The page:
6

Actually a colleague just asked me and I found a work-around - use env var.with.dots=value command


6

Cached RAM? Not really, but that's RAM managed by the kernel to cache disk reads, so it shouldn't impact your system's performance, in fact it should help it. You can change the way the kernel caches things, but I don't think you can explicitly free RAM that's currently used as a page cache. Generally newer kernels try to use as much free RAM as possible ...


6

To free pagecache: echo 1 > /proc/sys/vm/drop_caches To free dentries and inodes: echo 2 > /proc/sys/vm/drop_caches To free pagecache, dentries and inodes: echo 3 > /proc/sys/vm/drop_caches use with root permissions


6

Check if Midnight Commander (mc) is installed. If so, you can do ftp from there.


6

You could make life really easy for yourself using a fuse filessytem. On the machine you can ssh into, install curlftpfs sudo apt-get install curlftpfs Then add yourself to group fuse sudo usermod -aG fuse <username> Log out, and log back in again, for changes to take effect. Make a directory for a mount point mkdir ~/ftp Then mount the ftp ...


6

if you have a touchpad though, highlight the text and press Ctrl + Shift + C to copy ... the following resources describe how to copy/paste using keyboard only -- screen/byobu: How do I integrate Byobu's copy-buffer with that of the system's ? http://www.samsarin.com/blog/2007/03/11/gnu-screen-working-with-the-scrollback-buffer/ Copy and Paste ...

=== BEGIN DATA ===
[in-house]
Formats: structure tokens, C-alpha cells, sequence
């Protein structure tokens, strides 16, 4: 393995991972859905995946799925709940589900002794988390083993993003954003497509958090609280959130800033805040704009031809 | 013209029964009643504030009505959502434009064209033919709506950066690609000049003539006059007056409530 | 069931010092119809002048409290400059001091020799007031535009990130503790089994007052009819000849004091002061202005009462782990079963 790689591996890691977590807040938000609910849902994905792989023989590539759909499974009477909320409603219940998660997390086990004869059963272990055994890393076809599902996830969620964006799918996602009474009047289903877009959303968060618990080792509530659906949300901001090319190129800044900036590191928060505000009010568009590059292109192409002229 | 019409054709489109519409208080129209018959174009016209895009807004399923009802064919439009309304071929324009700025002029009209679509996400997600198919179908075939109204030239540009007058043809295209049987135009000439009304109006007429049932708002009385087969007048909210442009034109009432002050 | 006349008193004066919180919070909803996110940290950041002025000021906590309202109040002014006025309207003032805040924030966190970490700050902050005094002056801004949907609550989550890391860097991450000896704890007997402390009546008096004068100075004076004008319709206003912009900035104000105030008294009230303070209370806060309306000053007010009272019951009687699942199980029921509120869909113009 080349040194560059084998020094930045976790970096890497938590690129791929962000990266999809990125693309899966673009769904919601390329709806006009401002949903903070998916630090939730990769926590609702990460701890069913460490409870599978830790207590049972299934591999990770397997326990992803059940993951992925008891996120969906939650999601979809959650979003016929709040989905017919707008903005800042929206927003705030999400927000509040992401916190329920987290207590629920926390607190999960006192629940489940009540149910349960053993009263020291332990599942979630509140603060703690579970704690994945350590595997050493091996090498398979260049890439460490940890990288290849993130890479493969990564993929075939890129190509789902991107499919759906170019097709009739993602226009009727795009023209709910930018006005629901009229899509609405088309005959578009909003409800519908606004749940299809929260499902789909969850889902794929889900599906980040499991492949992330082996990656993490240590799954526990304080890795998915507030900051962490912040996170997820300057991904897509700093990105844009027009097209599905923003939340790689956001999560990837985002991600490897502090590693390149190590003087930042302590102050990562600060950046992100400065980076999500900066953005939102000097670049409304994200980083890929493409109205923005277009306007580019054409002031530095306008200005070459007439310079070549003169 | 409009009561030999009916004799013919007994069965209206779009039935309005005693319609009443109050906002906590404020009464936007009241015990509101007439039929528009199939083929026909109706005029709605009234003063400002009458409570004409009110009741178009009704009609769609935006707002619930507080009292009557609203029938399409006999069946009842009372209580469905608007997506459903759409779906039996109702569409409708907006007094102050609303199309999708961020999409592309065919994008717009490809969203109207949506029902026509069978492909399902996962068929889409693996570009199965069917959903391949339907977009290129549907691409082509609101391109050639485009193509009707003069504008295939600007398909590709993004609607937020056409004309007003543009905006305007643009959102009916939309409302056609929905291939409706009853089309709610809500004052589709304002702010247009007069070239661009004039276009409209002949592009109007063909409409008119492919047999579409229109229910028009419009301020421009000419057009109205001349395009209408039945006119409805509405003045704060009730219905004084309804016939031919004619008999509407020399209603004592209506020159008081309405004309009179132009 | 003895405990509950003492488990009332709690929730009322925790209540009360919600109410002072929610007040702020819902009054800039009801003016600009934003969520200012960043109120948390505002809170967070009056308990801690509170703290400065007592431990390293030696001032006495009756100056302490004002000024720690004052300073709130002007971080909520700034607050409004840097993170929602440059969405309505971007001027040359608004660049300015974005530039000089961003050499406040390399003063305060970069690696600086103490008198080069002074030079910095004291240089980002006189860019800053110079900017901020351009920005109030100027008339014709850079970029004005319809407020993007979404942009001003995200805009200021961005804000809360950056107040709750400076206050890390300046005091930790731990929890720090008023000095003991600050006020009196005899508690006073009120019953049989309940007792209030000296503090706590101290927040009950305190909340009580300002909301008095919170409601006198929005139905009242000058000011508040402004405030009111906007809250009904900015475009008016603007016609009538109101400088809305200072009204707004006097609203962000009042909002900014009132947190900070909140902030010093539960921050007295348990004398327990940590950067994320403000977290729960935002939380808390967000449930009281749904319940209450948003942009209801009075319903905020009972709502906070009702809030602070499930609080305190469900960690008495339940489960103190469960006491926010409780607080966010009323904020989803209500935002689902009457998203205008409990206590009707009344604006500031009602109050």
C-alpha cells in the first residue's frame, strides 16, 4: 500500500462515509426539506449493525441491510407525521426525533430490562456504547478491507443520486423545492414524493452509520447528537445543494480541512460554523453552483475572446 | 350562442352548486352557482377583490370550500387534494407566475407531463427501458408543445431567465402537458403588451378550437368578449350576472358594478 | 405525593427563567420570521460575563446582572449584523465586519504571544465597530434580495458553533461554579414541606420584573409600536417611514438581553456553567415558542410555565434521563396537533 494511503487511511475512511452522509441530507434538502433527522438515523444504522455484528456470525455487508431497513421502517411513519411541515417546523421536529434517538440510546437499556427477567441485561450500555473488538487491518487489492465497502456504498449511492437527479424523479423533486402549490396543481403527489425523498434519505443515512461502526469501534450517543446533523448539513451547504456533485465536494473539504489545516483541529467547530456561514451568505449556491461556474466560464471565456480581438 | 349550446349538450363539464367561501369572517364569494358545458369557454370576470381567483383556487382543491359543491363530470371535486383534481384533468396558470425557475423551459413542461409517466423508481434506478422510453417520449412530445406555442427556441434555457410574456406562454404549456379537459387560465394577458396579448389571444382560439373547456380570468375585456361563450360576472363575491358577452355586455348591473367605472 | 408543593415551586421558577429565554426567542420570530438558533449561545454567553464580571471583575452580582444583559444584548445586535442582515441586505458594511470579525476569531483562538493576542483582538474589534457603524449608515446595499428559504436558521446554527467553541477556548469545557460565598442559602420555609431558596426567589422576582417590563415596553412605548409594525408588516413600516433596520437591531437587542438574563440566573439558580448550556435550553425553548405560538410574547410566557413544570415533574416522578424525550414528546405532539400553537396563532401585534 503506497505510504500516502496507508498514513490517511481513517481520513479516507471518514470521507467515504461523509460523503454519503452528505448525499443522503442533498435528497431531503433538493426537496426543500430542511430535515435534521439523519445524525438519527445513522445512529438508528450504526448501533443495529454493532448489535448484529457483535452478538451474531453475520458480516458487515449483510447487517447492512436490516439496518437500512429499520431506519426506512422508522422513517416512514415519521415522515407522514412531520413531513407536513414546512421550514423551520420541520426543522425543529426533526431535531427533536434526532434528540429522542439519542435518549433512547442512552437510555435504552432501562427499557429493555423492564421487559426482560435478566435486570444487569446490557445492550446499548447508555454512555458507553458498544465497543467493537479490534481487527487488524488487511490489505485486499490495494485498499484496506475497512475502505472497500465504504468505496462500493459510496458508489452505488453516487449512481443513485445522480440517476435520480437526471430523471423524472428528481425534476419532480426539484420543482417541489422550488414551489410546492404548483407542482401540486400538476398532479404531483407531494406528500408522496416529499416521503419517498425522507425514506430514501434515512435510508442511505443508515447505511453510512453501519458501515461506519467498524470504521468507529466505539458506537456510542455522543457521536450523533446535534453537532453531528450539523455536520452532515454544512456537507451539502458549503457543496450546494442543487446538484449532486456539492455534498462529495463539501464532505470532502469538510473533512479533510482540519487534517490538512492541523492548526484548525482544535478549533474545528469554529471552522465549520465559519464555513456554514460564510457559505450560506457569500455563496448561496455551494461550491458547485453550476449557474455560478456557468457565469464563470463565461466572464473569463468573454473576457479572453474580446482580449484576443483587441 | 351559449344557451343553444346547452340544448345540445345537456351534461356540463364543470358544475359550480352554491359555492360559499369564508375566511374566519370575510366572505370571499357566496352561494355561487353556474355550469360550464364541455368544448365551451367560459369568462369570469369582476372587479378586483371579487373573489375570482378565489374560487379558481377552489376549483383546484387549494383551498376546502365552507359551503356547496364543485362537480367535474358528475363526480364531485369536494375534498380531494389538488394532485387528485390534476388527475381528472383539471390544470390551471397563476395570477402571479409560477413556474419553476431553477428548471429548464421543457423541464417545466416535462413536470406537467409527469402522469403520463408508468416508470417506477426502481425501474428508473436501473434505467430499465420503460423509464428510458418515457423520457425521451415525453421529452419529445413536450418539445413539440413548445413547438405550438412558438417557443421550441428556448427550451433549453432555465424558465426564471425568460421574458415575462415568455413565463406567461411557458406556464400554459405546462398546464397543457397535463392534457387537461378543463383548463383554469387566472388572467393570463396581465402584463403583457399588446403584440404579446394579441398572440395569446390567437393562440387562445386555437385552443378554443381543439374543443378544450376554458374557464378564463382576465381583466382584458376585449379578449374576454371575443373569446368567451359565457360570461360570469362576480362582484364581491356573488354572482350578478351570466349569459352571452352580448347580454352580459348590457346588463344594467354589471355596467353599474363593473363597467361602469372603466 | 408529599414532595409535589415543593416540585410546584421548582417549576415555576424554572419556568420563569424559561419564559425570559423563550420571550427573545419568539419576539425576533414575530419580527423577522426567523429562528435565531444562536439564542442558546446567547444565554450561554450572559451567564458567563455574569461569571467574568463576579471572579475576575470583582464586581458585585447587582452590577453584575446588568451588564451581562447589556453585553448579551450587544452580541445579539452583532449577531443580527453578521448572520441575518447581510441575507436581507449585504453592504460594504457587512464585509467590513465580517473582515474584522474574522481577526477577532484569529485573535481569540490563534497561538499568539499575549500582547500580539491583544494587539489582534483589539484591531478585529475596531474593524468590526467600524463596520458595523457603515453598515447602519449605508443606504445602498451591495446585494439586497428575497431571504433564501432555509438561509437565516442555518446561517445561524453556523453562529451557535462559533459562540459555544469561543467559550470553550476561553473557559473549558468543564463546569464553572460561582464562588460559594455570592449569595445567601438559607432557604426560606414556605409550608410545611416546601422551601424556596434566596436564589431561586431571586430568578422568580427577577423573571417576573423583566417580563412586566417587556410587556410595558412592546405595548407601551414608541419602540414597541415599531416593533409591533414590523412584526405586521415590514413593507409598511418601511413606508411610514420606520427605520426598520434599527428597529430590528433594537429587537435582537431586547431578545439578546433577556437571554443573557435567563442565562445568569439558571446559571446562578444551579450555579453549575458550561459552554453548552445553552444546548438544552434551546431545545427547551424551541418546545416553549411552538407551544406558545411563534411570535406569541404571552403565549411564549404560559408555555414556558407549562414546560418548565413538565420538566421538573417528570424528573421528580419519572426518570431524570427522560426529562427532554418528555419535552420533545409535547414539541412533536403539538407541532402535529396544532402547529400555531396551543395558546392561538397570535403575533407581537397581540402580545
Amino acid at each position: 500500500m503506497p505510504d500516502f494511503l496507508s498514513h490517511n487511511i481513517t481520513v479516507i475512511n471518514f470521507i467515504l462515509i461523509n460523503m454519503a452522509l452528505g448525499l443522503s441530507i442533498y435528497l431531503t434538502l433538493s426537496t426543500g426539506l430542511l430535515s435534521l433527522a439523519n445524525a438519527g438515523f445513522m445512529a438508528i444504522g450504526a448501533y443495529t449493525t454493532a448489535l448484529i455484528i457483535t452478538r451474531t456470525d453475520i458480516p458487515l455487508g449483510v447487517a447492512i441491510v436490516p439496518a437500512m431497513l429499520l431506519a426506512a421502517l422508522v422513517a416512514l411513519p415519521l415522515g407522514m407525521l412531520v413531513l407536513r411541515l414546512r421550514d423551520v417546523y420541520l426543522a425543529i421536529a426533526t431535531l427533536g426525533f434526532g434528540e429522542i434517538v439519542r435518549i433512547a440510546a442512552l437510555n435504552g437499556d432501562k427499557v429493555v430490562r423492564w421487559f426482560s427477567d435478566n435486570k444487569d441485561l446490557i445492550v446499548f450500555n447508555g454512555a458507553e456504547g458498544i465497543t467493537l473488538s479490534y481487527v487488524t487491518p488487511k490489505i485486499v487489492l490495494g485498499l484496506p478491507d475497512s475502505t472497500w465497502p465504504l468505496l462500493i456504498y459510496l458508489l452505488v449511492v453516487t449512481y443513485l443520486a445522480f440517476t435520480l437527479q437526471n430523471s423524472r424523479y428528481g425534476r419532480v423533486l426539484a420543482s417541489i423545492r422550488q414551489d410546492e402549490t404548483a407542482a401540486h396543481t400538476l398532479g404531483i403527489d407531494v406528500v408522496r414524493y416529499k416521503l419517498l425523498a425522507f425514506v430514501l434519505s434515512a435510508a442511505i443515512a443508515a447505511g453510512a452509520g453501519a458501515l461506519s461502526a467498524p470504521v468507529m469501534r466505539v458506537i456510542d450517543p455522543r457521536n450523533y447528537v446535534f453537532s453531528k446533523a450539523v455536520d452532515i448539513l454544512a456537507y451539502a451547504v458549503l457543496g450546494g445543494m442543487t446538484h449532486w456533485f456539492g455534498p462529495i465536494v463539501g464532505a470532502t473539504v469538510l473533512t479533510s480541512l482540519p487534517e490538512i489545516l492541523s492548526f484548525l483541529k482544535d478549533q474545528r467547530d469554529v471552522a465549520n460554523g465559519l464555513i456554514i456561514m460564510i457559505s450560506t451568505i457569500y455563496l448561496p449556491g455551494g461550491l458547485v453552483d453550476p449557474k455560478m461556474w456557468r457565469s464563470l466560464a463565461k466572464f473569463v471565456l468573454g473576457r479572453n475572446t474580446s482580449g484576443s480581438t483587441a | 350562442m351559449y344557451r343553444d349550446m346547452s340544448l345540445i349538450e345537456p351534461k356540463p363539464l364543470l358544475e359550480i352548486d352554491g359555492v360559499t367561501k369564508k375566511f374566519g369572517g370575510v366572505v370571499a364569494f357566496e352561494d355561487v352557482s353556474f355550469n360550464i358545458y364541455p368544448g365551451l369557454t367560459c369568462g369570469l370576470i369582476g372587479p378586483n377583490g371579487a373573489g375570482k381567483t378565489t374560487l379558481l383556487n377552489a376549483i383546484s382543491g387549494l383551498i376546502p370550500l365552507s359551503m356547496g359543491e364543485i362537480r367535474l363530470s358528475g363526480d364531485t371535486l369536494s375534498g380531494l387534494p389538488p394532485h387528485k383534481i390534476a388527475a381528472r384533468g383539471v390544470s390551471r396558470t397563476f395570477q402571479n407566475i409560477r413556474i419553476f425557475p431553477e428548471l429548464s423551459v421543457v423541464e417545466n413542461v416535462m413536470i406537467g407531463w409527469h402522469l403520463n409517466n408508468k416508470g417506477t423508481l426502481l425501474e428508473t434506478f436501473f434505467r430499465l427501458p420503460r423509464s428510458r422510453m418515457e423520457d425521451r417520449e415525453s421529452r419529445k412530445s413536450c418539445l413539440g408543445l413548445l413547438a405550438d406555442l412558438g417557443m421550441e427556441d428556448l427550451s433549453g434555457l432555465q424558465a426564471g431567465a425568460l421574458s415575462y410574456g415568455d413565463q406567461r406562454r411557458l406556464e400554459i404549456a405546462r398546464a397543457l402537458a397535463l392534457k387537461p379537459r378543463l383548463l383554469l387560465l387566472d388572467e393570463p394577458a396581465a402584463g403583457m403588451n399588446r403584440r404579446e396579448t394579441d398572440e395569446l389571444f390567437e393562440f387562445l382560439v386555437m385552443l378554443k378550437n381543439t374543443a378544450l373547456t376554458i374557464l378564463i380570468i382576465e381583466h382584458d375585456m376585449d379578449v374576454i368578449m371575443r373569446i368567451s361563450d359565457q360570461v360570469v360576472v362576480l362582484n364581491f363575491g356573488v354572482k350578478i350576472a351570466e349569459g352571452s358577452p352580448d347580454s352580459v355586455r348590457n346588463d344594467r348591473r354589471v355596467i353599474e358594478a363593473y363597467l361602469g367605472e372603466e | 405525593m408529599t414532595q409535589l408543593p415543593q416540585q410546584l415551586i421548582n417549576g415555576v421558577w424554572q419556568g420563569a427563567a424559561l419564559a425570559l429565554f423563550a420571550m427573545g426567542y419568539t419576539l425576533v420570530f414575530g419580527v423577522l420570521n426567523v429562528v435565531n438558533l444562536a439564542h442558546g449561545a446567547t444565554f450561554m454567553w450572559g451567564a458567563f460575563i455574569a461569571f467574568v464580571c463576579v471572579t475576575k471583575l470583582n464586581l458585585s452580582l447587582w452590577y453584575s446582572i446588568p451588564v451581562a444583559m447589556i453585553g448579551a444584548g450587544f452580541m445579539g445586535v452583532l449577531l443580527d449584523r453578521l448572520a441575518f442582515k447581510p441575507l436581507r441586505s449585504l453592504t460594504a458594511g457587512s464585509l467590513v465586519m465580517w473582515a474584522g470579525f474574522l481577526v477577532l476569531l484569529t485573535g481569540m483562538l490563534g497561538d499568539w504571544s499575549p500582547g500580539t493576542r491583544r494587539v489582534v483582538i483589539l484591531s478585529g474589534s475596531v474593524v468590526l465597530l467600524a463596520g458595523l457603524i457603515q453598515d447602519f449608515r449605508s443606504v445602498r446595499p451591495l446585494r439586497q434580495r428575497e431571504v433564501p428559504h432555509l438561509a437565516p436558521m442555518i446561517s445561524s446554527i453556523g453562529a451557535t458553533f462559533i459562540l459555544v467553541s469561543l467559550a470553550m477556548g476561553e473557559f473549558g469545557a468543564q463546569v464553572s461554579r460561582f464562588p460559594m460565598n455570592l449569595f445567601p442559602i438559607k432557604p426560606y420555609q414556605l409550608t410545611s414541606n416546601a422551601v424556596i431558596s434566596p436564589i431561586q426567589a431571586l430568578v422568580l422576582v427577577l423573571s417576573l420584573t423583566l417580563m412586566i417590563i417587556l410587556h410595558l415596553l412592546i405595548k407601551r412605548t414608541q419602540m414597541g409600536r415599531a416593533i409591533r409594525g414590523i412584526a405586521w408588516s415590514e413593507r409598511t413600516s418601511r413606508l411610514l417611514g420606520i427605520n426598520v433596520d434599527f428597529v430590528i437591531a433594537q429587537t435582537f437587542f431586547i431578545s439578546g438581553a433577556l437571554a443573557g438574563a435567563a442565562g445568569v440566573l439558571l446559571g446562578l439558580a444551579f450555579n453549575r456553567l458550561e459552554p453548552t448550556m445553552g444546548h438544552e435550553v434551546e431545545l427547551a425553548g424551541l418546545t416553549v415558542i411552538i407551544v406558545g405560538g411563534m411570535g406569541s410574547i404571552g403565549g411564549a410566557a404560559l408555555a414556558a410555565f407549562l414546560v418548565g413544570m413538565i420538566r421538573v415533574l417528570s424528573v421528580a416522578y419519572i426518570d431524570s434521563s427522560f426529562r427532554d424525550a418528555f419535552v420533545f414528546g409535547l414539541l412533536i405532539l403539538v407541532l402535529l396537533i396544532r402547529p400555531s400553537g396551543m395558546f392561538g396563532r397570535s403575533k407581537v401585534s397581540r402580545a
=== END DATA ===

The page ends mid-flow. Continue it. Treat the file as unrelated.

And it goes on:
6

Just run the command exit and you will exit from the recovery console.


6

conio.h is a library that is windows specific. To my knowledge it comes with mingw32, a compiler that is a windows port of gcc. Try to set up your code so that it doesn't use it. Also, note that linux uses (99% of the time) the gnu standard library (gnulibc). You can find its content here For input/output you'd need the iostream (not iostream.h) header ...


6

Install FBTerm to have a colored Backround image on console 1. compile fbv - FrameBufferViewer First of all you need to compile fbv to be able to print the background image to fbterm. to prepare this go to your conole and enter apt-get install build-esential checkinstall make next we need to obtain the fbv source. You can get it from the authors ...


6

./myapp `cat text_file` Or ./myapp $(cat text_file) Or use double quotes to pass all the text as a single argument ./myapp "$(cat text_file)" ./myapp "`cat text_file`"


5

First things first, the Blender Console on Linux is a bit different than you might expect. Unlike on Windows, Blender's console output is placed on the command line, if run from a terminal. Also, Blender on all versions contains a built in console. You can choose either a Python console or a regular console (bash), though some builds do not have this (for ...